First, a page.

Issues and Concerns Regarding Medical Aid in Dying (Assisted Suicide)

The New Mexico State Legislature is expected to hear proposed legislation entitled “Medical Aid in Dying (MAID)” during the 2019 legislative session that begins in January in Santa Fe, NM.

Medical Aid in Dying, also known as Death with Dignity, Physician Assisted Suicide and End of Life Options, allows a physician to prescribe a lethal dose of medication to a patient with the understanding that the medication is to be used to cause the death of the patient as the result of suicide.  The legislation declares the physician free of any legal consequences as the result of participating in the death.

The rationale for Medical Aid in Dying is that it is a compassionate alternative for those suffering from a terminal illness.  The prescription is intended to bring a life to an end, thus hastening the inevitable death.  The reasoning behind Medical Aid in Dying is the same as for euthanasia:  the desire for a compassionate end of life and the avoidance of suffering.

“Safeguards” are prescribed in the legislation in an attempt to avoid the exploitation of the death.  The patient must initiate the suicide by requesting his or her own death.  The patient must self-administer a lethal dose of prescribed medication.  The physician must concur and prescribe the lethal dose.  A consulting physician must concur.  And a single family member must agree.  The result is irreversible:  the patient dies.

The following are concerns surrounding this legislation.

  1.  Disregard for Human Life
    A disregard for human life inevitably follows state-sanctioned killing, regardless of the safeguards.  The European experiment began with physician-assisted suicide.  The weak and vulnerable are very susceptible and eventually succumb to the growing demand for their deaths.  Today euthanizing infants is in practice there.
  2. Uncertainty Regarding a Diagnosis of Terminal Illness
    A diagnosis of terminal illness is not always accurate.  Estimating the end of life can vary dramatically.  An example of a missed prognosis is Ms. Aja Riggs, diagnosed with a terminal illness in 2011 and the plaintiff in the case for assisted suicide that was overruled by the New Mexico Supreme Court in 2016.  According to all accounts Ms. Riggs is enjoying her prolonged life.

  3. Inherent Corruption of the Patient-Doctor Relationship
    Third, there is a corruption of the patient-doctor relationship.  The physician-patient relationship is a complex one.  The physician’s authority holds exceptional weight in prescribing a treatment regime.  Once a physician recommends suicide, the patient’s healing is necessarily compromised.  The patient’s expectation is that the best decisions are being made on his or her behalf.  That assurance comes into conflict with the suggestion of taking one’s life.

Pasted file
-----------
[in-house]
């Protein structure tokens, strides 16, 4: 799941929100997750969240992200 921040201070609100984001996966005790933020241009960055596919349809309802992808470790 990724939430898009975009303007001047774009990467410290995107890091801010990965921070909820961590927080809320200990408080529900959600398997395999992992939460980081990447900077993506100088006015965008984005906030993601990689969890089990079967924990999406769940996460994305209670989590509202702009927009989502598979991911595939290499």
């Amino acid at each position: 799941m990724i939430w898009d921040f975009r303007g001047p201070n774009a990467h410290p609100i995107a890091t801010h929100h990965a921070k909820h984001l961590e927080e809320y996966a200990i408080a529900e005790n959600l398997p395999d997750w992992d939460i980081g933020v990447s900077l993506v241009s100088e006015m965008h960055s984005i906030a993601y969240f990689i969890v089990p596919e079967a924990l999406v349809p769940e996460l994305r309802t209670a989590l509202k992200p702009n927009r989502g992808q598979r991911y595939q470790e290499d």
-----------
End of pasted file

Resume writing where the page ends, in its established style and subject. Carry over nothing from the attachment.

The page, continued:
4. Economic Incentives for Promoting Suicide
    The economic incentives inherent in providing a patient with a premediated death are obvious.  The insurance industry is offering to pay for Medical Aid in Dying in lieu of expensive, life-extending medical treatment.  The preservation of inheritance is another obvious factor.  The wealthy are especially vulnerable to death by those seeking an inheritance.
  5. Familial Relationship Compromised
    Familial relationships are compromised.  The adage that property divides families following the death of parents is axiomatic.  Such factors as single parenthood and geographic distances have diminished familial relationships.  We live in an era in which government has enable the destruction of the American family.  We are a nation of 13.6 million single parents, for example.  Assuming that family members always have the best interest of the patient in mind is fallacious.

  6. Human Dignity and Equality before the Law
    Our nation’s judiciary is based on the idea of human dignity and equality before the law.  The argument for Medical Aid in Dying is that a patient’s dignity, autonomy and self-control are inherent in planning their own death, but the opposite may be true.  A person facing their own demise may not experience dignity and autonomy.  Prejudging a dying person’s state of mind and their ability to make end of life decisions introduces major uncertainty.  You cannot offer equality – much less human dignity – to the deceased.

  7. Wrongful Death Lawsuits
    Wrongful death lawsuits may be filed against those not covered by the law who participate in a Medical Aid in Dying event.  Anyone with standing can disagree with a Medical Aid in Dying case and claim that the death was the result of carelessness or was a dangerous, intentional act of deceit.
  8. Palliative Care and Other Treatment Choices
    Palliative care, pain management and hospice are always viable alternatives to killing the patient, avoiding all of the above.

  9. When Death becomes Commonplace
    When the taking of life becomes commonplace, complacency about taking life follows.  What follows assisted suicide is euthanasia.  In the Netherlands in 1990, deaths from euthanasia and physician-assisted suicide were 1.7% of deaths.  By 2015 the number had increased to 4.5%, a 250% increase.  Normalization and acceptance of death have always resulted in an escalation.

  10. Judeo-Christian Principles
    If we were to add another insight, it would be that the Judeo-Christian underpinnings of our nation point only to respect for and choosing life in each and every case, from natural birth to natural death.  The burden of having enabled a patient’s death should not be laid on a physician or others trained to heal and preserve life.

New Mexico Watchman
www.nmwatchman.com